Acupuncture for Diabetes

Acupuncture is a relatively uncommon treatment approach for diabetic patients here in the UK, however in modern China it is very much part of the mainstream. Acupuncture puts the emphasis on treating diabetes with the integrated care of body, the removal of symptoms and prevention of complications. The World Health Organisation (WHO) recognises that acupuncture can help resolve both specific symptoms and conditions.

From a biomedical viewpoint, acupuncture stimulates the nervous system, influencing the production of the body’s communication substances – hormones and neurotransmitters. These biochemical changes activate the body’s self-regulating systems, encouraging the homeostasis, and thus stimulating the body’s natural healing abilities.

Acupuncture promotes emotional and physical well-being helping people manage better with stress. Stress is a significant risk factor for diabetes sufferers as stress hormones cause blood glucose to rise and promote insulin resistance.

There have been a number of clinical trials demonstrating the efficacy of acupuncture in treating diabetes and reducing the risk of developing complications.

These indicate that acupuncture helps diabetes sufferers by:

  • regulating insulin production (Lin et al, 2004)
  • regulating blood sugar levels (Lin 2004; Chang 2006; Cabioğlu 2006; Jiang 2006)
  • improving the blood lipid profile (Cabioğlu 2005; Jiang 2006)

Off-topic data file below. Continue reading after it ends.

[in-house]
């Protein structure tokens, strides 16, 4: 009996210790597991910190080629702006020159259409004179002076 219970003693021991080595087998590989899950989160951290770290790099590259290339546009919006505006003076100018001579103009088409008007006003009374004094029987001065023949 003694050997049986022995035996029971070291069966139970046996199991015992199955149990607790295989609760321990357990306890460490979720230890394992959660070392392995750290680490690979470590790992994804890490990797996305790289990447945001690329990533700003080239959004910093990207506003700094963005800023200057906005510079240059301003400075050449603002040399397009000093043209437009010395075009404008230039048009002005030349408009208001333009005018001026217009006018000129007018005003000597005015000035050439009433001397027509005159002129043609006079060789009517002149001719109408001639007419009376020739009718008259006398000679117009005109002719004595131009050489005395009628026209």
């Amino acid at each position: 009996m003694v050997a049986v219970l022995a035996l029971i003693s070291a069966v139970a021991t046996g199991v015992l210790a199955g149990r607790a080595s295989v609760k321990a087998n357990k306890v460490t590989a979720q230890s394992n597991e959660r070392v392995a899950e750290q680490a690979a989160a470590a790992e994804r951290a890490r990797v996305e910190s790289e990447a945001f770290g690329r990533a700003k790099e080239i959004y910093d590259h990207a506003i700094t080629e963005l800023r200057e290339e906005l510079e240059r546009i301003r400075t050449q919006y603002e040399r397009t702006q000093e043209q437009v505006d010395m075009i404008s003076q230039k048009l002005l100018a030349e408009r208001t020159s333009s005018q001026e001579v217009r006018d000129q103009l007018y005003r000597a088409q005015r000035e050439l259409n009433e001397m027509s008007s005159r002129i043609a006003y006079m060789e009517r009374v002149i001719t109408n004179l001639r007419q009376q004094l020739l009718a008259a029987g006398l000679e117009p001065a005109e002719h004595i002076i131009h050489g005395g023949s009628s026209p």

• improving blood circulation (Tsuchiya 2007), thus helping to slow the onset and progression of diabetic circulatory complications

Acupuncture can be safely and effectively combined with Western medicine and most people who come to acupuncture for the treatment of diabetes do so as part of an integrated treatment plan combined with Western medication.

If you have diabetes and you would like to know more about how acupuncture can help you, please call me for a chat.

References

CabioğluMT, Ergene N. Changes in levels of serum insulin, C-Peptide and glucose after electroacupuncture and diet therapy in obese women. Am J Chin Med. 2006; 34(3):367-76.

Lin JG et al. Multiple sources of endogenous opioid peptide involved in the hypoglycemic response to 15 Hz electroacupuncture at the Zhongwan acupoint in rats. Neurosci Lett. 2004 Aug 5;366(1):39-42.

Chang SL et al. Enhanced insulin sensitivity using electroacupuncture on bilateral Zusanli acupoints (ST 36) in rats. Life Sci. 2006 Aug 1;79(10):967-71.

CabioğluMT, Ergene N. Electroacupuncture therapy for weight loss reduces serum total cholesterol, triglycerides, and LDL cholesterol levels in obese women. Am J Chin Med. 2005; 33(4):525-33.

Jiang H et al. Clinical study on the wrist-ankle acupuncture treatment for 30 cases of diabetic peripheral neuritis. J Tradit Chin Med. 2006 Mar;26(1):8-12.

More information can be found in the British Acupuncture Councils FactSheet: http://www.acupuncture.org.uk/a-to-z-of-conditions/a-to-z-of-conditions/type-2-diabetes.html

 

Eleanor Breen Acupuncture, Bristol

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